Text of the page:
One great idea to calculate the square metreage of your potential Low Fell home. Ask to view the full copy of the Energy Performance Certificate, as it has the size of the property in square metres.


Bigger Low Fell houses tend to cost more money to run with utility bills and council tax.


A final thought on size is the question of whether your family is likely to grow in the next decade? Will you have more children or is a parent coming to live with you?


5. The Price You Will Have To Pay For Your Next Low Fell Home


In the last 12 months, the Low Fell property market has remained buoyant as Low Fell people were forced to spend more time at home. Therefore they looked for more space … but what did they have to pay for that privilege? 


• 9 Low Fell detached properties have sold for an average £329,100

• 27 Low Fell semi-detached properties have sold for an average £246,800

• 35 Low Fell town house/terraced properties have sold for an average £266,900

• 19 Low Fell apartments/flats have sold for an average £111,000


Look at the property portals (e.g. Rightmove, Boomin, Zoopla and OnTheMarket) and search for Low Fell property that is both available and sold subject to contract. Get a feel for asking prices of the Low Fell properties that are sold subject to contract as these will give you a good idea what they roughly sold for. Again, if you are not sure, pick up the phone or drop me a line.


6. Bathroom(s)


Check the bathroom for water leaks. Do the toilets flush OK, do the taps drip? Is there any mould? And do you need more than one?


7. The Lounge/Living Room


You will undoubtedly be spending a lot of time in the lounge/living room, so it needs to meet your requirements. Do you need a dining area? Does the design and arrangement of the room suit your lifestyle (or your tenants). Will you need new furniture? Are there enough electrical sockets? What are the carpets like? That goes for all rooms.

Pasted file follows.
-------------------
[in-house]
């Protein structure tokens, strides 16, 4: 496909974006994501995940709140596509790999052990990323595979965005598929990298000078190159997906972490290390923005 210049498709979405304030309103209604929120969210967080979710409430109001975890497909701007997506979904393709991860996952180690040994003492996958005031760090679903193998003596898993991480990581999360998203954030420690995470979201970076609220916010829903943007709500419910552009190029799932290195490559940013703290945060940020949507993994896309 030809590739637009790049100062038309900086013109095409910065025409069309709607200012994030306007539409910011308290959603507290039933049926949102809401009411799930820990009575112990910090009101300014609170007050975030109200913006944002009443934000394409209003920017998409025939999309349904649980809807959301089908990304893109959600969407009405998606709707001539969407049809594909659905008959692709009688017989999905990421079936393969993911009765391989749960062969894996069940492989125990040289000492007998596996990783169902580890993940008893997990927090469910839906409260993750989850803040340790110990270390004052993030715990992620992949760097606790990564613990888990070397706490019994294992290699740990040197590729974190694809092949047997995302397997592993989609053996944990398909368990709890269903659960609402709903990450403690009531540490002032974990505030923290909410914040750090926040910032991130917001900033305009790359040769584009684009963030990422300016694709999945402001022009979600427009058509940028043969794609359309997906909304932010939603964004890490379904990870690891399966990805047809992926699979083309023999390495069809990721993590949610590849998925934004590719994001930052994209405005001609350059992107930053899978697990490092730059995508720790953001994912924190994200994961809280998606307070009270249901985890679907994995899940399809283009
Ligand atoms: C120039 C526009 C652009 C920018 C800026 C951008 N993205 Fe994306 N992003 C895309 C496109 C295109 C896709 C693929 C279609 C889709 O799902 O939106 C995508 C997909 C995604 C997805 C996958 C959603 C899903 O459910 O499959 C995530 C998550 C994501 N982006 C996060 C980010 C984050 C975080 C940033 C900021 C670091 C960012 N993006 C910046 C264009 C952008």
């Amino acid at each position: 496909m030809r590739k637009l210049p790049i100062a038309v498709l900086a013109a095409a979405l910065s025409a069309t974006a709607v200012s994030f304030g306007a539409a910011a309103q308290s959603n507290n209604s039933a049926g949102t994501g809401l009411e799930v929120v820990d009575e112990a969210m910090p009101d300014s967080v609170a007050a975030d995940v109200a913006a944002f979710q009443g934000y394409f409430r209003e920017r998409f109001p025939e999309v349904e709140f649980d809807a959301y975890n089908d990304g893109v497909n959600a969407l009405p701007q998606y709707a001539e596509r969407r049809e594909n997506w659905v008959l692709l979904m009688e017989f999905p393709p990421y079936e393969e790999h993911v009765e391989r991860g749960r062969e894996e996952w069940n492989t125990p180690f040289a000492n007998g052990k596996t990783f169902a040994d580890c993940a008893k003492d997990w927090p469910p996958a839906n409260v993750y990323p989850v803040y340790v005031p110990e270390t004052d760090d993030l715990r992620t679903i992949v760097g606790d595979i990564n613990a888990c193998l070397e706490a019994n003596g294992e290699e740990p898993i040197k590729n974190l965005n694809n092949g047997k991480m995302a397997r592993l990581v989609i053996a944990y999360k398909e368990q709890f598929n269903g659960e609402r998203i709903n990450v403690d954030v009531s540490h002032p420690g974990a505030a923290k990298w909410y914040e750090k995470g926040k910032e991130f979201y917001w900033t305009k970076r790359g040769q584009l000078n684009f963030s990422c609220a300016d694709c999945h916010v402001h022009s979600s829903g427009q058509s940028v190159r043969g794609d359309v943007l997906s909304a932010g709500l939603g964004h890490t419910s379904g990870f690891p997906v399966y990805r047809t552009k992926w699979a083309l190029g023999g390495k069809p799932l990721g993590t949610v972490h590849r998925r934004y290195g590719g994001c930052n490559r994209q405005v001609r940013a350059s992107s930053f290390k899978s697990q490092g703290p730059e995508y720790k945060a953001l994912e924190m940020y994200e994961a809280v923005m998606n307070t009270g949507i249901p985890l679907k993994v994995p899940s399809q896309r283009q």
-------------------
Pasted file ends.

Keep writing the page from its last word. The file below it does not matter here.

8. Central Heating For Your Low Fell Property


What type of central heating system is present, and does it meet the requirements of you and the home? The Energy Performance Certificate (EPC) will tell you how energy efficient the property is and how much it will cost to run. You would be amazed how few buyers ask to see the full copy of the EPC – yet you have the right to view it – always ask the estate agent for a copy or download it for free from the Government website.


9. The Outside


The outside space of your future Low Fell home is also something you need to reflect on before you start your search. What sort of back garden do you want? Do you want low maintenance? Do you want a bigger garden?  You also need to ensure the outside of your next Low Fell home is in great condition. Yet, if it’s a ‘do’er-upper’, does the price allow for those works to be done?


10. The Loft And Cellar 


Another aspect to consider when buying a Low Fell property is the loft (or even the cellar/basement if it has one). In both, look for water damage that could mean problems in the future whilst in the cellar/basement, a musty smell could be poor ventilation meaning dry damp could be an issue. Also check for insulation in the loft (the Energy Performance Certificate will tell you if it’s up to standard).   

11. Garage/Off Road Parking Space


How many cars do you have in your family? Can you park them all on your drive? Visit the property during the day, the evening, and weekends to see how the parking provision changes. If the property has a garage, can it be used for something else?


These are my top 11 rules – yet do you have others I haven’t considered? 


Let me know in the comments.